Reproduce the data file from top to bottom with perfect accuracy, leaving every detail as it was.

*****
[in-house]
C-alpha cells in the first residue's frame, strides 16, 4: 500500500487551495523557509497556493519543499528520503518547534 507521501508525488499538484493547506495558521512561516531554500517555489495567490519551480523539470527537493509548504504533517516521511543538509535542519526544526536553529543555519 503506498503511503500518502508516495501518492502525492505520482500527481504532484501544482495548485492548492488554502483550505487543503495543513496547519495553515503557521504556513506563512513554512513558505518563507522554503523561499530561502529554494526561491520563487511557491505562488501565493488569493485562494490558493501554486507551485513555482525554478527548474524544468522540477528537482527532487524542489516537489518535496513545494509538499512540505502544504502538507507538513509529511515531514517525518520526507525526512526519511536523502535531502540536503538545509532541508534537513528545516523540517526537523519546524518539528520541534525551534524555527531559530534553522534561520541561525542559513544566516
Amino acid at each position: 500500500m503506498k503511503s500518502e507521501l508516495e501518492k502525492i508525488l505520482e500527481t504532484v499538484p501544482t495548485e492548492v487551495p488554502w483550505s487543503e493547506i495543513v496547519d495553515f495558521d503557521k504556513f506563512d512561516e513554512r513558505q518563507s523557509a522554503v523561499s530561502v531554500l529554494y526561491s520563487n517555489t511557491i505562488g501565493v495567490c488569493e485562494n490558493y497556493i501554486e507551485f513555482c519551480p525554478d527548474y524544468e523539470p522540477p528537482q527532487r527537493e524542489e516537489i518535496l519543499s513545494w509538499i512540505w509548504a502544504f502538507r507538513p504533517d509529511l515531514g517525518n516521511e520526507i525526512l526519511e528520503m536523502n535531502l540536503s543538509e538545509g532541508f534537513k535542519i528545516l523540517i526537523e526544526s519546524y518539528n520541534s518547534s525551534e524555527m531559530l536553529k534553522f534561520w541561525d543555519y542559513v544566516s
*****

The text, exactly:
[in-house]
C-alpha cells in the first residue's frame, strides 16, 4: 500500500487551495523557509497556493519543499528520503518547534 507521501508525488499538484493547506495558521512561516531554500517555489495567490519551480523539470527537493509548504504533517516521511543538509535542519526544526536553529543555519 503506498503511503500518502508516495501518492502525492505520482500527481504532484501544482495548485492548492488554502483550505487543503495543513496547519495553515503557521504556513506563512513554512513558505518563507522554503523561499530561502529554494526561491520563487511557491505562488501565493488569493485562494490558493501554486507551485513555482525554478527548474524544468522540477528537482527532487524542489516537489518535496513545494509538499512540505502544504502538507507538513509529511515531514517525518520526507525526512526519511536523502535531502540536503538545509532541508534537513528545516523540517526537523519546524518539528520541534525551534524555527531559530534553522534561520541561525542559513544566516
Amino acid at each position: 500500500m503506498k503511503s500518502e507521501l508516495e501518492k502525492i508525488l505520482e500527481t504532484v499538484p501544482t495548485e492548492v487551495p488554502w483550505s487543503e493547506i495543513v496547519d495553515f495558521d503557521k504556513f506563512d512561516e513554512r513558505q518563507s523557509a522554503v523561499s530561502v531554500l529554494y526561491s520563487n517555489t511557491i505562488g501565493v495567490c488569493e485562494n490558493y497556493i501554486e507551485f513555482c519551480p525554478d527548474y524544468e523539470p522540477p528537482q527532487r527537493e524542489e516537489i518535496l519543499s513545494w509538499i512540505w509548504a502544504f502538507r507538513p504533517d509529511l515531514g517525518n516521511e520526507i525526512l526519511e528520503m536523502n535531502l540536503s543538509e538545509g532541508f534537513k535542519i528545516l523540517i526537523e526544526s519546524y518539528n520541534s518547534s525551534e524555527m531559530l536553529k534553522f534561520w541561525d543555519y542559513v544566516s